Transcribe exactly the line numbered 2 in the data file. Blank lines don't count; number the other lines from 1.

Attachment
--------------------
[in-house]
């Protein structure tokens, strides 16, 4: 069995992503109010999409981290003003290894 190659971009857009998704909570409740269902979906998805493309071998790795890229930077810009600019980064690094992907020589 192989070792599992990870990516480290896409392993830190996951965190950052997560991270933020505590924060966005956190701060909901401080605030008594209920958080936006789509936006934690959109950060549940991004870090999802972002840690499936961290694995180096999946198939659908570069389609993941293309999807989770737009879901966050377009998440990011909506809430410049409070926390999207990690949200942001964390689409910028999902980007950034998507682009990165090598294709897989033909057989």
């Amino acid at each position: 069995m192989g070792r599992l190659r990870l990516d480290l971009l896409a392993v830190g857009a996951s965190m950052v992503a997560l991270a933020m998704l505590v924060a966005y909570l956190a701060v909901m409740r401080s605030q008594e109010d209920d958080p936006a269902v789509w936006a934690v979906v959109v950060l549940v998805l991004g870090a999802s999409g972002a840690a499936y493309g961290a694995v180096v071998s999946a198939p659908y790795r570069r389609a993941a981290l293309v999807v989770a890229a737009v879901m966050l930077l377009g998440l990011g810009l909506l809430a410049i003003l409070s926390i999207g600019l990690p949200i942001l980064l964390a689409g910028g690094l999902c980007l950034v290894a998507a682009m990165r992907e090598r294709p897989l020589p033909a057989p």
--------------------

């Protein structure tokens, strides 16, 4: 069995992503109010999409981290003003290894 190659971009857009998704909570409740269902979906998805493309071998790795890229930077810009600019980064690094992907020589 192989070792599992990870990516480290896409392993830190996951965190950052997560991270933020505590924060966005956190701060909901401080605030008594209920958080936006789509936006934690959109950060549940991004870090999802972002840690499936961290694995180096999946198939659908570069389609993941293309999807989770737009879901966050377009998440990011909506809430410049409070926390999207990690949200942001964390689409910028999902980007950034998507682009990165090598294709897989033909057989």